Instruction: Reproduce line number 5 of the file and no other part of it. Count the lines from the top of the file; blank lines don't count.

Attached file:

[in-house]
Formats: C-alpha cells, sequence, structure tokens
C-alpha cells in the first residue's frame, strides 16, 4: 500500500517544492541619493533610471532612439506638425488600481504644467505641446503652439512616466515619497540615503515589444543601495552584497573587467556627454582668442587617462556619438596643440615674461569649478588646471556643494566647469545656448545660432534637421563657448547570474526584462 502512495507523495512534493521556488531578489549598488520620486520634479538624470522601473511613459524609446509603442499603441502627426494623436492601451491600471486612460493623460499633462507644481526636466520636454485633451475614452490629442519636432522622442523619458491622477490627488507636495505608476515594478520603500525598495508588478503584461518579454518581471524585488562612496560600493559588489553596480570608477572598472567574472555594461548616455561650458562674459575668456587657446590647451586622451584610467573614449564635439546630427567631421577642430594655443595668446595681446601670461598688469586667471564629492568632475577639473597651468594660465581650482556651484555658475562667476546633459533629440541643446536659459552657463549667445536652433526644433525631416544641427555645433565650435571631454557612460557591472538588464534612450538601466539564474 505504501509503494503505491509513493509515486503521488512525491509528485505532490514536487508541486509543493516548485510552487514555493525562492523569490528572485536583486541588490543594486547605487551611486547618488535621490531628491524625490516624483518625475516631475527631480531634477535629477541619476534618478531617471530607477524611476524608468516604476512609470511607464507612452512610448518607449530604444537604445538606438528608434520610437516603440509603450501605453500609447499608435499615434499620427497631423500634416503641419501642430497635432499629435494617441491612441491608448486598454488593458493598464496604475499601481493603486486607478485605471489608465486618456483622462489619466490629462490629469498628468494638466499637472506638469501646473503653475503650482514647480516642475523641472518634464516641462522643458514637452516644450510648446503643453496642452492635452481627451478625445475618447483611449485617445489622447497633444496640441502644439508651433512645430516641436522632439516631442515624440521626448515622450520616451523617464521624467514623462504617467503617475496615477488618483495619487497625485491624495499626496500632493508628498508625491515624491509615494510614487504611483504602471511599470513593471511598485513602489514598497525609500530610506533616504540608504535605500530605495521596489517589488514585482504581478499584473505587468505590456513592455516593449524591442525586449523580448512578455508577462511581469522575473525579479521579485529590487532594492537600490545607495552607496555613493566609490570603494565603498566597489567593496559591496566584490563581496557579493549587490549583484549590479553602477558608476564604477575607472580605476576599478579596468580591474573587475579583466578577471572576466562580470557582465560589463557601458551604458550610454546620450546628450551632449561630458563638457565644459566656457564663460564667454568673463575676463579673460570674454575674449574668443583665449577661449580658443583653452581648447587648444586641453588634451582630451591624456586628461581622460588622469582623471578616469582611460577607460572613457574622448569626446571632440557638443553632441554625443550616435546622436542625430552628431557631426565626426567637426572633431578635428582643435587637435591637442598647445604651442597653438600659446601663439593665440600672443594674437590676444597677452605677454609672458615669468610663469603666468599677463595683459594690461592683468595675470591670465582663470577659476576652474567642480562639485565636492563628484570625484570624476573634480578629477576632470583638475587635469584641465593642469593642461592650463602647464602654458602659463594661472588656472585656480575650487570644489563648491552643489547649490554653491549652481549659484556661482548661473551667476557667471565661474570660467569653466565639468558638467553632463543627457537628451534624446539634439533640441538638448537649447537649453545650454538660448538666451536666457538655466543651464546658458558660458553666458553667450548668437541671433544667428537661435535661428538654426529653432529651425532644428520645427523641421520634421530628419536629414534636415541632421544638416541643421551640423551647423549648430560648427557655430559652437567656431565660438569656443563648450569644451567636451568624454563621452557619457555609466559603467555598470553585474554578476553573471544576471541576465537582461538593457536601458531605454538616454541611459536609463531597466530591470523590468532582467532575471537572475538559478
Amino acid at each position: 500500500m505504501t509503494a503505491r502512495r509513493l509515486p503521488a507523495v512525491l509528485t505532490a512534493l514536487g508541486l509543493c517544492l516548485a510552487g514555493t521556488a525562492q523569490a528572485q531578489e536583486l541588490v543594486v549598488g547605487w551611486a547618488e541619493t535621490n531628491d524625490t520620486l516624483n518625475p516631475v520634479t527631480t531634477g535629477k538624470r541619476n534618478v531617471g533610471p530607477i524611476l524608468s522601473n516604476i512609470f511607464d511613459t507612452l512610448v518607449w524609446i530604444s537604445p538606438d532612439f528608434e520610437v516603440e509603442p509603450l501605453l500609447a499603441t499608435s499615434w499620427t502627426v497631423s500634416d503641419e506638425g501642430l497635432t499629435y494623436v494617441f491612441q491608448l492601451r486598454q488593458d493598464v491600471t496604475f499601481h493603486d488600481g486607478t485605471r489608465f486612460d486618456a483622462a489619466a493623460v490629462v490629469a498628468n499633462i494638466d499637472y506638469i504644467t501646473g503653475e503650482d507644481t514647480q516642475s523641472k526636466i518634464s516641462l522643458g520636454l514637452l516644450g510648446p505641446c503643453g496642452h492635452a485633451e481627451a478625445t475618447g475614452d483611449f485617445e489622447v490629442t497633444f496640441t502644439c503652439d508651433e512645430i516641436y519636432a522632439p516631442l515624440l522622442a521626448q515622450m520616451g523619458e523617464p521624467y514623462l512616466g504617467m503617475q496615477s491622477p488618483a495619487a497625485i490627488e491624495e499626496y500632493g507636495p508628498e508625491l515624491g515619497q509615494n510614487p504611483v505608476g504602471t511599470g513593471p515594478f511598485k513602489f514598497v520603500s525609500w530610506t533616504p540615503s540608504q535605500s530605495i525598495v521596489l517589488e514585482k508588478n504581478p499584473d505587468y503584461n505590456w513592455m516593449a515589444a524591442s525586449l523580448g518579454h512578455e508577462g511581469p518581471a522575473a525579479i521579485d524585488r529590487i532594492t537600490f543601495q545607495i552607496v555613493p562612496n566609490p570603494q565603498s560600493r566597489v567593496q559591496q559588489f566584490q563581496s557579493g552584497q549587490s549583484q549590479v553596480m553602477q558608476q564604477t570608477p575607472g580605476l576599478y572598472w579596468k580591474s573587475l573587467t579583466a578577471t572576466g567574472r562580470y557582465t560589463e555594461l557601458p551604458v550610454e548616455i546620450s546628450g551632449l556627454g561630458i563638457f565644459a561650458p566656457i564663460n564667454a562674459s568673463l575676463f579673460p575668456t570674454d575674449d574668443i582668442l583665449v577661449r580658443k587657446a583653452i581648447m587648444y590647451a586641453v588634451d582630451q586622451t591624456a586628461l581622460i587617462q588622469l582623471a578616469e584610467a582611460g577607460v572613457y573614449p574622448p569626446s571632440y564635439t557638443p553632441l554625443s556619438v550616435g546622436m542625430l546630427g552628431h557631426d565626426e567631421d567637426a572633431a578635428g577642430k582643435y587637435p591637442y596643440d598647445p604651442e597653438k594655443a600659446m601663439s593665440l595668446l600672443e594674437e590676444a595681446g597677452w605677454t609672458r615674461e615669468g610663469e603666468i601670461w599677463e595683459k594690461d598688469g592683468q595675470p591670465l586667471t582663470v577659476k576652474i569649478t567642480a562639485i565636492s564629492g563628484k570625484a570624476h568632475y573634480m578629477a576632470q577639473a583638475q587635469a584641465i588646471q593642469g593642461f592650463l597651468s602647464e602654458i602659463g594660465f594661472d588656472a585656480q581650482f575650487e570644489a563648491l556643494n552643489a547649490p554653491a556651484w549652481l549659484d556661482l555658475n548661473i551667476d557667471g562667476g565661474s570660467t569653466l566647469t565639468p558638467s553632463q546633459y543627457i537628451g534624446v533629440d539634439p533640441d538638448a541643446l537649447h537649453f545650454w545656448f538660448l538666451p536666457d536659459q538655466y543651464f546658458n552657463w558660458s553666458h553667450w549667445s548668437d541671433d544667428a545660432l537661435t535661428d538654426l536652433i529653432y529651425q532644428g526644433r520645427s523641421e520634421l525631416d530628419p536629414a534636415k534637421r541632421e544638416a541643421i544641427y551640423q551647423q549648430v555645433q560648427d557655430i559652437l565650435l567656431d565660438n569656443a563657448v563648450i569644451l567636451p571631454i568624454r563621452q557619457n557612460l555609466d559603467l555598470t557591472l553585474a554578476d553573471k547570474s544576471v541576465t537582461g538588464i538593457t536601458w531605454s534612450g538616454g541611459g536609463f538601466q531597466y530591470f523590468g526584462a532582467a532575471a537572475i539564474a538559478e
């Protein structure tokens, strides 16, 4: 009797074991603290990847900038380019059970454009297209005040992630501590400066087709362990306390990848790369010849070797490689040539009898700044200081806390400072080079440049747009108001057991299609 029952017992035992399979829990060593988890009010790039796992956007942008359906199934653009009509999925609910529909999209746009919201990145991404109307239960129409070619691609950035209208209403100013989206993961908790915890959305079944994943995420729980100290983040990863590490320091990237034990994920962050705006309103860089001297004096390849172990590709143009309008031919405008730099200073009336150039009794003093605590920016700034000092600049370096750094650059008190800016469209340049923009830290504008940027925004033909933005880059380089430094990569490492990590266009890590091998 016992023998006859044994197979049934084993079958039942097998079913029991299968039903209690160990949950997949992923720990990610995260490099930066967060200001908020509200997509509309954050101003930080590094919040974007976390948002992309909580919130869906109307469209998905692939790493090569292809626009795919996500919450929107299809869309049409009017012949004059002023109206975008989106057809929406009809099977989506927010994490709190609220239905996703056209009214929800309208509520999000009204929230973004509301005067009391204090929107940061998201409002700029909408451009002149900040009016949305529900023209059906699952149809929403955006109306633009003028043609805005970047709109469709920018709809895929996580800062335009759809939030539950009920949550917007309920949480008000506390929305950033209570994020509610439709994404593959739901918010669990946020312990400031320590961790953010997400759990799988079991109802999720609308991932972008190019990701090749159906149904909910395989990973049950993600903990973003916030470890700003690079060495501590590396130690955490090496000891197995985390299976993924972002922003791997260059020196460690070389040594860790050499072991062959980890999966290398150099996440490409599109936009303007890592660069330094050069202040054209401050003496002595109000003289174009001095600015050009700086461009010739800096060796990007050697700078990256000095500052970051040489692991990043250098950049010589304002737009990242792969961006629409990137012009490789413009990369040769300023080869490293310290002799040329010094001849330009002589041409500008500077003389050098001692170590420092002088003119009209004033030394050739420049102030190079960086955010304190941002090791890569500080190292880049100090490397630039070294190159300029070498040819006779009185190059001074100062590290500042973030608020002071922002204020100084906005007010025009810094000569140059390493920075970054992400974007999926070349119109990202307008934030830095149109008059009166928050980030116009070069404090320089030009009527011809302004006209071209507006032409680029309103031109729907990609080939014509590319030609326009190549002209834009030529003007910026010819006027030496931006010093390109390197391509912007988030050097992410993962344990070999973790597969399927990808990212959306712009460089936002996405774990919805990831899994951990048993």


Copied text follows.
């Protein structure tokens, strides 16, 4: 009797074991603290990847900038380019059970454009297209005040992630501590400066087709362990306390990848790369010849070797490689040539009898700044200081806390400072080079440049747009108001057991299609 029952017992035992399979829990060593988890009010790039796992956007942008359906199934653009009509999925609910529909999209746009919201990145991404109307239960129409070619691609950035209208209403100013989206993961908790915890959305079944994943995420729980100290983040990863590490320091990237034990994920962050705006309103860089001297004096390849172990590709143009309008031919405008730099200073009336150039009794003093605590920016700034000092600049370096750094650059008190800016469209340049923009830290504008940027925004033909933005880059380089430094990569490492990590266009890590091998 016992023998006859044994197979049934084993079958039942097998079913029991299968039903209690160990949950997949992923720990990610995260490099930066967060200001908020509200997509509309954050101003930080590094919040974007976390948002992309909580919130869906109307469209998905692939790493090569292809626009795919996500919450929107299809869309049409009017012949004059002023109206975008989106057809929406009809099977989506927010994490709190609220239905996703056209009214929800309208509520999000009204929230973004509301005067009391204090929107940061998201409002700029909408451009002149900040009016949305529900023209059906699952149809929403955006109306633009003028043609805005970047709109469709920018709809895929996580800062335009759809939030539950009920949550917007309920949480008000506390929305950033209570994020509610439709994404593959739901918010669990946020312990400031320590961790953010997400759990799988079991109802999720609308991932972008190019990701090749159906149904909910395989990973049950993600903990973003916030470890700003690079060495501590590396130690955490090496000891197995985390299976993924972002922003791997260059020196460690070389040594860790050499072991062959980890999966290398150099996440490409599109936009303007890592660069330094050069202040054209401050003496002595109000003289174009001095600015050009700086461009010739800096060796990007050697700078990256000095500052970051040489692991990043250098950049010589304002737009990242792969961006629409990137012009490789413009990369040769300023080869490293310290002799040329010094001849330009002589041409500008500077003389050098001692170590420092002088003119009209004033030394050739420049102030190079960086955010304190941002090791890569500080190292880049100090490397630039070294190159300029070498040819006779009185190059001074100062590290500042973030608020002071922002204020100084906005007010025009810094000569140059390493920075970054992400974007999926070349119109990202307008934030830095149109008059009166928050980030116009070069404090320089030009009527011809302004006209071209507006032409680029309103031109729907990609080939014509590319030609326009190549002209834009030529003007910026010819006027030496931006010093390109390197391509912007988030050097992410993962344990070999973790597969399927990808990212959306712009460089936002996405774990919805990831899994951990048993």